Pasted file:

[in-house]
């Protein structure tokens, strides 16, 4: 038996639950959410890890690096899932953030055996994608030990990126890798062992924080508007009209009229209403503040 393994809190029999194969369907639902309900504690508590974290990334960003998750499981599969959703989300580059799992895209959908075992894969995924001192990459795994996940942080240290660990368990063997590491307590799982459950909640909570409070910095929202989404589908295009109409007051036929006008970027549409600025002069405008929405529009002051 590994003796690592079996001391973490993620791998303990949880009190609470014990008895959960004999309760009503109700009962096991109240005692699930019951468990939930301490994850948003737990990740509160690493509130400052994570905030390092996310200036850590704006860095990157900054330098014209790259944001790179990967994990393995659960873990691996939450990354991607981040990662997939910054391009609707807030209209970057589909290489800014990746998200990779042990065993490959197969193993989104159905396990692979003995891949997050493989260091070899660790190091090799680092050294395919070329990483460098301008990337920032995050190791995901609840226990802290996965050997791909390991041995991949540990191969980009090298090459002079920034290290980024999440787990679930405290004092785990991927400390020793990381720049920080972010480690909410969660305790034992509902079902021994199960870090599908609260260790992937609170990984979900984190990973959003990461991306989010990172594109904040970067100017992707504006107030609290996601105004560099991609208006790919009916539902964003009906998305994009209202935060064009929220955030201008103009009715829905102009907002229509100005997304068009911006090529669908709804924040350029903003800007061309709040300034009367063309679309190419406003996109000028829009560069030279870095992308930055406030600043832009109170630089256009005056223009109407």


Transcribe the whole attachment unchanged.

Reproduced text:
[in-house]
């Protein structure tokens, strides 16, 4: 038996639950959410890890690096899932953030055996994608030990990126890798062992924080508007009209009229209403503040 393994809190029999194969369907639902309900504690508590974290990334960003998750499981599969959703989300580059799992895209959908075992894969995924001192990459795994996940942080240290660990368990063997590491307590799982459950909640909570409070910095929202989404589908295009109409007051036929006008970027549409600025002069405008929405529009002051 590994003796690592079996001391973490993620791998303990949880009190609470014990008895959960004999309760009503109700009962096991109240005692699930019951468990939930301490994850948003737990990740509160690493509130400052994570905030390092996310200036850590704006860095990157900054330098014209790259944001790179990967994990393995659960873990691996939450990354991607981040990662997939910054391009609707807030209209970057589909290489800014990746998200990779042990065993490959197969193993989104159905396990692979003995891949997050493989260091070899660790190091090799680092050294395919070329990483460098301008990337920032995050190791995901609840226990802290996965050997791909390991041995991949540990191969980009090298090459002079920034290290980024999440787990679930405290004092785990991927400390020793990381720049920080972010480690909410969660305790034992509902079902021994199960870090599908609260260790992937609170990984979900984190990973959003990461991306989010990172594109904040970067100017992707504006107030609290996601105004560099991609208006790919009916539902964003009906998305994009209202935060064009929220955030201008103009009715829905102009907002229509100005997304068009911006090529669908709804924040350029903003800007061309709040300034009367063309679309190419406003996109000028829009560069030279870095992308930055406030600043832009109170630089256009005056223009109407």